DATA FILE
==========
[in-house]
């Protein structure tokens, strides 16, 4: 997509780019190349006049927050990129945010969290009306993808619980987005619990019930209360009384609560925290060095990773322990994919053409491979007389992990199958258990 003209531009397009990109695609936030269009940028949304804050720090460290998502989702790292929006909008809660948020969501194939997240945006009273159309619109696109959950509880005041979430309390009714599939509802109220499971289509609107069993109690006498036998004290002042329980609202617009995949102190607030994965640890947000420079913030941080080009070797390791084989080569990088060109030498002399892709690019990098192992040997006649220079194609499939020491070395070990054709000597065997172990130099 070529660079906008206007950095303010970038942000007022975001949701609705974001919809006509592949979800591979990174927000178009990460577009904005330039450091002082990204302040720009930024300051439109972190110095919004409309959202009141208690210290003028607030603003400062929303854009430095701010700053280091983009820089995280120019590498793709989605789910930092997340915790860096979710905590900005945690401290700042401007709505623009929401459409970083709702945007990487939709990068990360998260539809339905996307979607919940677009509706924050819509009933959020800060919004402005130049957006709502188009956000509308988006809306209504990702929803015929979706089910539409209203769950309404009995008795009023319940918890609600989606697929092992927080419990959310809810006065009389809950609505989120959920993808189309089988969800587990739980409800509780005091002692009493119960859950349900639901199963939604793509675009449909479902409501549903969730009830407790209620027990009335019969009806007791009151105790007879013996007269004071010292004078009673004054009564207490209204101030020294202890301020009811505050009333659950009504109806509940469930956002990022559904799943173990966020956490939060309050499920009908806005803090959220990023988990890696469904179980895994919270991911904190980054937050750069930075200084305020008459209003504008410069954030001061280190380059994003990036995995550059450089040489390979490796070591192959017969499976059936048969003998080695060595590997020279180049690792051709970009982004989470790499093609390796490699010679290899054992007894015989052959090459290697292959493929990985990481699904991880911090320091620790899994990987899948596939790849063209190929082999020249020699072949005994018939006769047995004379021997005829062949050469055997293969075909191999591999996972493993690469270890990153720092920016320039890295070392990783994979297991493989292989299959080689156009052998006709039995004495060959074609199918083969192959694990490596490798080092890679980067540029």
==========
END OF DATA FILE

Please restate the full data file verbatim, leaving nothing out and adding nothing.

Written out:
[in-house]
């Protein structure tokens, strides 16, 4: 997509780019190349006049927050990129945010969290009306993808619980987005619990019930209360009384609560925290060095990773322990994919053409491979007389992990199958258990 003209531009397009990109695609936030269009940028949304804050720090460290998502989702790292929006909008809660948020969501194939997240945006009273159309619109696109959950509880005041979430309390009714599939509802109220499971289509609107069993109690006498036998004290002042329980609202617009995949102190607030994965640890947000420079913030941080080009070797390791084989080569990088060109030498002399892709690019990098192992040997006649220079194609499939020491070395070990054709000597065997172990130099 070529660079906008206007950095303010970038942000007022975001949701609705974001919809006509592949979800591979990174927000178009990460577009904005330039450091002082990204302040720009930024300051439109972190110095919004409309959202009141208690210290003028607030603003400062929303854009430095701010700053280091983009820089995280120019590498793709989605789910930092997340915790860096979710905590900005945690401290700042401007709505623009929401459409970083709702945007990487939709990068990360998260539809339905996307979607919940677009509706924050819509009933959020800060919004402005130049957006709502188009956000509308988006809306209504990702929803015929979706089910539409209203769950309404009995008795009023319940918890609600989606697929092992927080419990959310809810006065009389809950609505989120959920993808189309089988969800587990739980409800509780005091002692009493119960859950349900639901199963939604793509675009449909479902409501549903969730009830407790209620027990009335019969009806007791009151105790007879013996007269004071010292004078009673004054009564207490209204101030020294202890301020009811505050009333659950009504109806509940469930956002990022559904799943173990966020956490939060309050499920009908806005803090959220990023988990890696469904179980895994919270991911904190980054937050750069930075200084305020008459209003504008410069954030001061280190380059994003990036995995550059450089040489390979490796070591192959017969499976059936048969003998080695060595590997020279180049690792051709970009982004989470790499093609390796490699010679290899054992007894015989052959090459290697292959493929990985990481699904991880911090320091620790899994990987899948596939790849063209190929082999020249020699072949005994018939006769047995004379021997005829062949050469055997293969075909191999591999996972493993690469270890990153720092920016320039890295070392990783994979297991493989292989299959080689156009052998006709039995004495060959074609199918083969192959694990490596490798080092890679980067540029």